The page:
Is Casper the next Oklahoma City? What about Omaha?
When City Council approved a new comprehensive plan for Casper last week, it backed a course of action that supporters hope will allow the Oil City to move past historic limitations: Make it an even nicer place to live.
Casper is remote. It’s known first as an oil and gas town and has struggled for respect since its founding, as a cluster of tents and temporary buildings, in the late 19th century.
“The prospects for Casper in the early days to grow beyond a shambling, temporary frontier village were anything but inviting,” Natrona County Tribune editor Alfred Mokler wrote nearly 100 years ago.
But it has grown and, if nothing else, survived, in the decades since.
Generation Casper, the ambitious document approved by City Council on Wednesday, seeks to help overhaul the city's economy -- joining cities like Oklahoma City in spirit if not details.
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Bruce Meighen, a planner with Logan Simpson, the Colorado firm that helped create Generation Casper, said Oklahoma City represents a successful model for cities that previously relied on oil and inevitably succumbed to busts.
“These other Midwestern cities that lack that economic boom are going through renaissances right now,” Meighen said. “If you talked to them 30 years ago, people would have never imagined it was possible.”
That doesn’t mean Casper is seeking to mirror those places. For example, Meighen points out that the high plains of central Wyoming, with a distinct frontier identity and outdoor recreation, is a far cry from the landscape of Nebraska or Oklahoma. It also lacks some advantages of some of the cities Meighen cited, like four-year universities.
Casper City Planner Aaron Kloke goes further in describing the departure between Casper's future and that of other boom towns. He declines to list any cities that Casper might grow to become like.
“The best that we can do is create a plan that is intrinsically Casper and builds off the Casper vernacular and the history of Casper,” Kloke said.
But Meighen highlighted that other former industry towns have forged economic stability through strategies that might be replicated in Casper. Specifically, Generation Casper emphasizes the connection between quality of life and economic development.
A focus on livability
If city planning used to focus on the bare-bones concept of “compatibility” -- avoiding an oil refinery setting up shop next to a nursing home, for example -- it is a field that is increasingly proposing a more assertive role for local governments in creating so-called livable cities.
That role for government in Casper is one that has been embraced even by otherwise conservative officials, like former Vice Mayor Steve Cathey, who spoke in favor of Generation Casper’s adoption on Wednesday.
While on Council, Cathey spoke frequently about the importance of making Casper attractive to young people.
“One of their things is, ‘I can live anywhere -- why should I come to Casper?’” Cathey said at a forum last fall. “You can’t just go out and carte blanche cut amenities and keep our kids, your kids, my grandkids, here.”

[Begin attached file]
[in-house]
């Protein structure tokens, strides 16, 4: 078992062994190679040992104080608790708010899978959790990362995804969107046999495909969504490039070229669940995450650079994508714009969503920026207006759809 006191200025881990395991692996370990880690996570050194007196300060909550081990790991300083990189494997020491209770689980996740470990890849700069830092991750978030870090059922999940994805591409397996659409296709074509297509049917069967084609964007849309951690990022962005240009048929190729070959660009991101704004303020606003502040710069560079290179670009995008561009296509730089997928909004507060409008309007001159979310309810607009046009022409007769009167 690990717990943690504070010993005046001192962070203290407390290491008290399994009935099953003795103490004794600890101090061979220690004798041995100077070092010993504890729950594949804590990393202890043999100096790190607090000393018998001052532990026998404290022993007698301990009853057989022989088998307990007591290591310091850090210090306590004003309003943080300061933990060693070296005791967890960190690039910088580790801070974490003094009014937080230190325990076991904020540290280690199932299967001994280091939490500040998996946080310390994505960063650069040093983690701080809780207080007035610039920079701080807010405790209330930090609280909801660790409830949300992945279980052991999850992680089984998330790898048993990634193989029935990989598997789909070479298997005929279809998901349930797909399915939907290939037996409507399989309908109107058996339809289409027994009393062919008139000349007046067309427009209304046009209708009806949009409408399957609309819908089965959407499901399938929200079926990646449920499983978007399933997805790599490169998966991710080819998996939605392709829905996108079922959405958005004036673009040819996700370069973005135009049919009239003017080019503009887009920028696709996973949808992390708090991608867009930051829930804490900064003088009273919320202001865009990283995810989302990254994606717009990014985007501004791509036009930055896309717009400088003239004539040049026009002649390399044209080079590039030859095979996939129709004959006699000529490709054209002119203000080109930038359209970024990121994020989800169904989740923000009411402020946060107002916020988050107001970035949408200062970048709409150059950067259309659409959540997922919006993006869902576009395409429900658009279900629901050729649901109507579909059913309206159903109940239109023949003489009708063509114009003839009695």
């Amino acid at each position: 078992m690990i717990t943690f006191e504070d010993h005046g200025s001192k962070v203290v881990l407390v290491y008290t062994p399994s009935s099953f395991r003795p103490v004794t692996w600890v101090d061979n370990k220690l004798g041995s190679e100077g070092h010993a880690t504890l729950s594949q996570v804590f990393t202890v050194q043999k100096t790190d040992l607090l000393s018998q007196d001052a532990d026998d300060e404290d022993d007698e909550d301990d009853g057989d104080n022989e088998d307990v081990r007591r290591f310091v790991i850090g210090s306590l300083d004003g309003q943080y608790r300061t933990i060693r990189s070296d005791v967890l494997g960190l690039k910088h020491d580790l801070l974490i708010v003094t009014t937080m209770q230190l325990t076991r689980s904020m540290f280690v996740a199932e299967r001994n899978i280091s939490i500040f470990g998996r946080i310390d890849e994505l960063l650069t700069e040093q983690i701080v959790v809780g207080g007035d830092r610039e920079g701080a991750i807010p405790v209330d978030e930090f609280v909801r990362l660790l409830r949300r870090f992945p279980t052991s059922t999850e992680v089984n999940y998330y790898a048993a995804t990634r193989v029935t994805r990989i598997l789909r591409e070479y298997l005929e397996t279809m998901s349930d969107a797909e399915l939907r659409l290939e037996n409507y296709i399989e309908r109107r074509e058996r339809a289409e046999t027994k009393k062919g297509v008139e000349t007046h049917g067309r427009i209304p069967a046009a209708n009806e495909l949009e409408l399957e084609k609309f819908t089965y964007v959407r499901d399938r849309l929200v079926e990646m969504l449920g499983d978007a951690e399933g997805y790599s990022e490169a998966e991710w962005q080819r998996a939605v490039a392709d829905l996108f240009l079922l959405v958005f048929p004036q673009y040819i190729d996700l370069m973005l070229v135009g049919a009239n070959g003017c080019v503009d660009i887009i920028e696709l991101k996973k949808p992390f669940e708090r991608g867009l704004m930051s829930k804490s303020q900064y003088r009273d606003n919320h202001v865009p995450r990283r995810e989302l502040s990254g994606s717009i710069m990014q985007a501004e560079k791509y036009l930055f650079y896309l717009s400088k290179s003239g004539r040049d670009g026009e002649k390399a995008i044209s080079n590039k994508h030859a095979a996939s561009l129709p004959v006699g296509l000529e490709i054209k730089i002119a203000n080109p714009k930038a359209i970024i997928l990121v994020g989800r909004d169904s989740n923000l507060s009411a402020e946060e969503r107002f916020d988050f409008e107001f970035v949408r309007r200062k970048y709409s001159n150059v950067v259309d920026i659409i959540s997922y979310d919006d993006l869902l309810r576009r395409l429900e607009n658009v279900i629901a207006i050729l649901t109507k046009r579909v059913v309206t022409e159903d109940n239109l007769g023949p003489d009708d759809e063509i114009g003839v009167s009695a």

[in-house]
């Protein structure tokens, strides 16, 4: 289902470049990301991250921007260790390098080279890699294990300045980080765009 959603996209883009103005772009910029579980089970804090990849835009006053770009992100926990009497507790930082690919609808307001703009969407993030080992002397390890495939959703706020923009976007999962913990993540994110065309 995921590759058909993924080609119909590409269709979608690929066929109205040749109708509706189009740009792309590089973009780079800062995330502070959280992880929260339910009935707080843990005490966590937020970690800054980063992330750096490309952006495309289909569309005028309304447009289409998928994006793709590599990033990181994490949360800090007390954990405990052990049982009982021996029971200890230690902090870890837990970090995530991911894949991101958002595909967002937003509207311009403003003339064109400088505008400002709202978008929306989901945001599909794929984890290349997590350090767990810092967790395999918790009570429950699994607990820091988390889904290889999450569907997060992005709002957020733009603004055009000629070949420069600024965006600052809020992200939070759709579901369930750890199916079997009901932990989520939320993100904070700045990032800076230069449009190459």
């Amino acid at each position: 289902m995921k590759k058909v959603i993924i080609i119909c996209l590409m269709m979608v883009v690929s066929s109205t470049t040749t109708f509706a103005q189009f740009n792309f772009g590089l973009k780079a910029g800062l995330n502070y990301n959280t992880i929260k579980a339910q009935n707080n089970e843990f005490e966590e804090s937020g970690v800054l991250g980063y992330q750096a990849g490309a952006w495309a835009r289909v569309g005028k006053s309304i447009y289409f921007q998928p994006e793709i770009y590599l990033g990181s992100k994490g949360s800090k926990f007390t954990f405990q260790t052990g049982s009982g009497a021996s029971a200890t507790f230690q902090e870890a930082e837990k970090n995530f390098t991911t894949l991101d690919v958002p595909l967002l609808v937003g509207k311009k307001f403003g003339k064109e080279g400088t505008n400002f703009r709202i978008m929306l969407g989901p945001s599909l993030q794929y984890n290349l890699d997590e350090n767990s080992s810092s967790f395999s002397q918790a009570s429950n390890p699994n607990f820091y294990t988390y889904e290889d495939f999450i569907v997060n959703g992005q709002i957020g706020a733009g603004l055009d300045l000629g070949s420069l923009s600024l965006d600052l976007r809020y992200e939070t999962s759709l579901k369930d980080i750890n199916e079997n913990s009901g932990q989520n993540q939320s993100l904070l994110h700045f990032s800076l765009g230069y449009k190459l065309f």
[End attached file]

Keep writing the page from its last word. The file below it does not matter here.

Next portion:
Generation Casper emphasizes the facilitation of these amenities. It encourages planning that embraces the North Platte River, crafts downtown into a vibrant city center and calls for Casper to not just continue as a regional economic center but for it to be a “distinctive” one.
Meighen said that focusing on quality of life in a city’s comprehensive plan carries certain political risks. It’s relatively straightforward to convince a community and its officials that a new road or water line will lead to economic development. It’s harder to convince them that new bike paths or public wireless internet access will do the same.
But, Meighen said, there is ample evidence that focusing on the human experience pays dividends. That doesn't mean ignoring or forsaking Casper's current industries but rather looking at how new companies and residents can be lured.
“Energy is very important to us. It’s who we are,” he said. “But let’s focus on the things we don’t have.”
The document is meant as a guideline and Council’s approval is more of a green light to move forward with its suggestions rather than explicit approval for every item. But the plan, which was based largely on public feedback gathered through dozens of events and surveys, calls for doing this in ways small and large. For example, it recommends reducing parking requirements for developers that boost pedestrian-friendly elements like landscaping and walkways.
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But it also tackles larger zoning issues, suggesting that Casper may need more unique zoning rules -- like those currently used in the Old Yellowstone District -- to encourage distinct neighborhoods.
Kloke highlighted the semi-industrial area northeast of downtown, south of the train tracks, as one that could serve as a “makers' district” that allows residents to work and live in the same location. Right now the zoning does not allow residential occupancy.
It is an idea that has worked in cities like Omaha but one that Kloke notes would be tailored to Casper’s needs.
“In some cities, this idea of makers' districts is a little fluffy and they just want artists to hang out,” he said. “We want it to be a place where we can encourage fabricators, welders and artists to work and where they could also live.”
For such a broad plan, Generation Casper impressively received universal support at its public hearing on Wednesday and passed Council by a unanimous vote.
Casper Area Economic Development Agency CEO Charles Walsh spoke in favor of the plan, saying that it would position Casper to receive state funding for capital improvements that could help attract new industries and businesses.
“The state is moving into a diversified model, whether we want to or not,” Walsh said. “This plan gives us a leg up.”